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#11 of 19 Old 08-20-2007, 08:42 PM
 
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Originally Posted by rixafreeze View Post
Rhogam (the brand name, most common one used in US) is now completely preservative-free. Of course you can check the actual label to be sure you don't have an old lot, but since these things expire fairly quickly you shouldn't have to worry about preservatives now.
That's great to know! Thanks Rixa.
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#12 of 19 Old 08-20-2007, 09:10 PM
 
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I always decline during pregnancy. Last I checked (4 yr ago) it still had thimerosol in it too. After baby #1, I didn't need it anyway. After baby #2, I needed it and decided it was worth the risk after the birth. After these babies (#3 + 4), I didn't want to poke them after birth to determine if I needed it or not. If I do want more children, I'll just have my antibodies checked if need be. Their birth was complication-free, so even if one is rh+, it's probably not a problem.

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#13 of 19 Old 08-21-2007, 01:13 AM
 
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my OB... who is usually reasonably cool is FREAKING that i haven't had a rogham shot ...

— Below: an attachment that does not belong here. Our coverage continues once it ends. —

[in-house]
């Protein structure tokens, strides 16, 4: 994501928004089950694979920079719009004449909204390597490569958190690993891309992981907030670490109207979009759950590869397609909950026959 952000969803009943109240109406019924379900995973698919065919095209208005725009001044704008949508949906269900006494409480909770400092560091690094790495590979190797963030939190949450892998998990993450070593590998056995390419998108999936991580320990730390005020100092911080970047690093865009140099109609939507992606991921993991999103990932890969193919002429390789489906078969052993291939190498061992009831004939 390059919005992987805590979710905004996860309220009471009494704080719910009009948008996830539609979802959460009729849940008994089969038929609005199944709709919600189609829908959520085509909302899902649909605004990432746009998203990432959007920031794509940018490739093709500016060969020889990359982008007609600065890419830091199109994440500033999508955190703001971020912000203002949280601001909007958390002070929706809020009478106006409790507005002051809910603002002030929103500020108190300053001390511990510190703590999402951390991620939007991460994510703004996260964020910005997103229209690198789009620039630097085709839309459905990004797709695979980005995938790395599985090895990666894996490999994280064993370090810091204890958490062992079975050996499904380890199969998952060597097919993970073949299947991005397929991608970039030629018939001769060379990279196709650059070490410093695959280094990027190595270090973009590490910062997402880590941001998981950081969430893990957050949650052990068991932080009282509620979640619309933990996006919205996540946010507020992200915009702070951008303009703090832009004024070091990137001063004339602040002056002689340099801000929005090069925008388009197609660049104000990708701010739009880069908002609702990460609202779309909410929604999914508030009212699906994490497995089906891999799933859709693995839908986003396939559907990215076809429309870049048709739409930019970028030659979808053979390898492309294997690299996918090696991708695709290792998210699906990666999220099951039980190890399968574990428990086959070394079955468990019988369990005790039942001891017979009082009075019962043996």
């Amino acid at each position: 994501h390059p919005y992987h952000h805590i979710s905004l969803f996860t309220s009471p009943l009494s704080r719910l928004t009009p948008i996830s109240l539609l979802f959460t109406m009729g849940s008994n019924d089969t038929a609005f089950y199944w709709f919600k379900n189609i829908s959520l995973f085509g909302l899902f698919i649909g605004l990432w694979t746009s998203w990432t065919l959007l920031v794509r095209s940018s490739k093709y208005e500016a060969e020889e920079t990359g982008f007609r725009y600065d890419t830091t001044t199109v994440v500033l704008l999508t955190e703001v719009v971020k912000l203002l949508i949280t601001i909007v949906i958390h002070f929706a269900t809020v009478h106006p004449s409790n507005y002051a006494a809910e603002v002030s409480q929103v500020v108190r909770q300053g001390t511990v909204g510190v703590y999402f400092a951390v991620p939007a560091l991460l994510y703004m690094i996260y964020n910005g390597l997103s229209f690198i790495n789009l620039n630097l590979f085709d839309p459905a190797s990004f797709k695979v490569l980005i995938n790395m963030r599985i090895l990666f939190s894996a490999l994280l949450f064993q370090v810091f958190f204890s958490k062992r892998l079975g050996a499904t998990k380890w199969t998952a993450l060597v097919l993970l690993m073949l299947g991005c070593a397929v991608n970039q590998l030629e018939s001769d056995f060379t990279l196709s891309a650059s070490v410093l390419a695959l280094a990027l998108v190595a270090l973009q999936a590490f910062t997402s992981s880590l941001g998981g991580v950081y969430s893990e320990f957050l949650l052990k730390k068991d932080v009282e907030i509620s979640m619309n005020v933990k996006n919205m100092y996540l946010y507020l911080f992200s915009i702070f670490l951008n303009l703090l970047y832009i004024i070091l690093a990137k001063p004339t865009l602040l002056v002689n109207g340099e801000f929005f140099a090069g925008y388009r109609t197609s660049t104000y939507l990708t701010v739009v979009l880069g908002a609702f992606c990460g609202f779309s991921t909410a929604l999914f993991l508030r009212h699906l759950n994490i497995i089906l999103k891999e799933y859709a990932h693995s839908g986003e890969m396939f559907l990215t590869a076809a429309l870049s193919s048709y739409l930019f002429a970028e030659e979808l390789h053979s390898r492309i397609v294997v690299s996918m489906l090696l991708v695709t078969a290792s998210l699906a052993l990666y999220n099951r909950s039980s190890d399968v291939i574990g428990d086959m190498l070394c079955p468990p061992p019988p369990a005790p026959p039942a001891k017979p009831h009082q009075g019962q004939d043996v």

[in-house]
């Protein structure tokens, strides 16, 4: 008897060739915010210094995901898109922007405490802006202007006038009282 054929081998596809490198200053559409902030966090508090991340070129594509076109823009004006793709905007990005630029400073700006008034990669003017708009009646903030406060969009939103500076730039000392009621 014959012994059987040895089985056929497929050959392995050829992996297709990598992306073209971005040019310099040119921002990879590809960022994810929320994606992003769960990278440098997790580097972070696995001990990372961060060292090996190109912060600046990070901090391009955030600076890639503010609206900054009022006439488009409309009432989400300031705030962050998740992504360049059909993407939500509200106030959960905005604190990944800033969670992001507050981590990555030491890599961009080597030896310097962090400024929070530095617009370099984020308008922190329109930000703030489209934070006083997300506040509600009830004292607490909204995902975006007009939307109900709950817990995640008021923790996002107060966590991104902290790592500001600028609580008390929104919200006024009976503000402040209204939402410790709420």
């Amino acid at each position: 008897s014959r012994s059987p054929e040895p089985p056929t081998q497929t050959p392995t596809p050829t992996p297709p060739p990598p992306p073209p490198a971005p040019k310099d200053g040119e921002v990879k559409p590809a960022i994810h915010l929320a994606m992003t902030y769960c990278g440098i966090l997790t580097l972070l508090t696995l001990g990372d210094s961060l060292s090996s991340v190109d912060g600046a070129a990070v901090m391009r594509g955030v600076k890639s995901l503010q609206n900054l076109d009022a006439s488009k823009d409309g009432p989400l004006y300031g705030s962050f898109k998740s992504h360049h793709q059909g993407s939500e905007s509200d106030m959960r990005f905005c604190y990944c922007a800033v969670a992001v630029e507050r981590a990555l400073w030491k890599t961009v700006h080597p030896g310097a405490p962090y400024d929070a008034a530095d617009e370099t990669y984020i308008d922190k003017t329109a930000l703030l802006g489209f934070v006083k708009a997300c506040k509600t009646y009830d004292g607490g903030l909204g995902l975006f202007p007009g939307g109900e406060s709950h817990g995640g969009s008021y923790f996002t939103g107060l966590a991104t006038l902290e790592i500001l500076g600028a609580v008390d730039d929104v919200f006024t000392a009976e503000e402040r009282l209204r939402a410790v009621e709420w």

Is he upset because you have had your titres drawn and they are up? Is there a specific reason why he is upset?
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#14 of 19 Old 08-21-2007, 01:52 AM - Thread Starter
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well, i was seeing midwives first and then they refused to see me anymore because in this state past psych illness contradicts out of hospital birth. apparantly the board is pressing down on them.

then i was seeing a "high risk" ob because he was their backup and though i wasn't high risk he was ,ironically the least invasive ob in town. then he moved!!

now w/ doc #2 and she says she can't find all the labs that i gave her copies of! she's a neat doc but her office staff seems a little flaky. she had me do a SECOND GD screen today too even though i told her i'd already had one and remembered exactly what my blood sugar was.

mostly i think she's one of those people who will participate in a fairly non invasive delivery but you gotta jump through hoops for it.

i wish wish wish it was an option for me to just finish out w/o any more ob care. basically she wants her own labs done. my blood work all looked fine and the new doc hasn't done any. i think she's just frustrated that i'm not all concerned about this and takes that as a sign of ambivilance about self care.
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#15 of 19 Old 08-21-2007, 01:55 AM - Thread Starter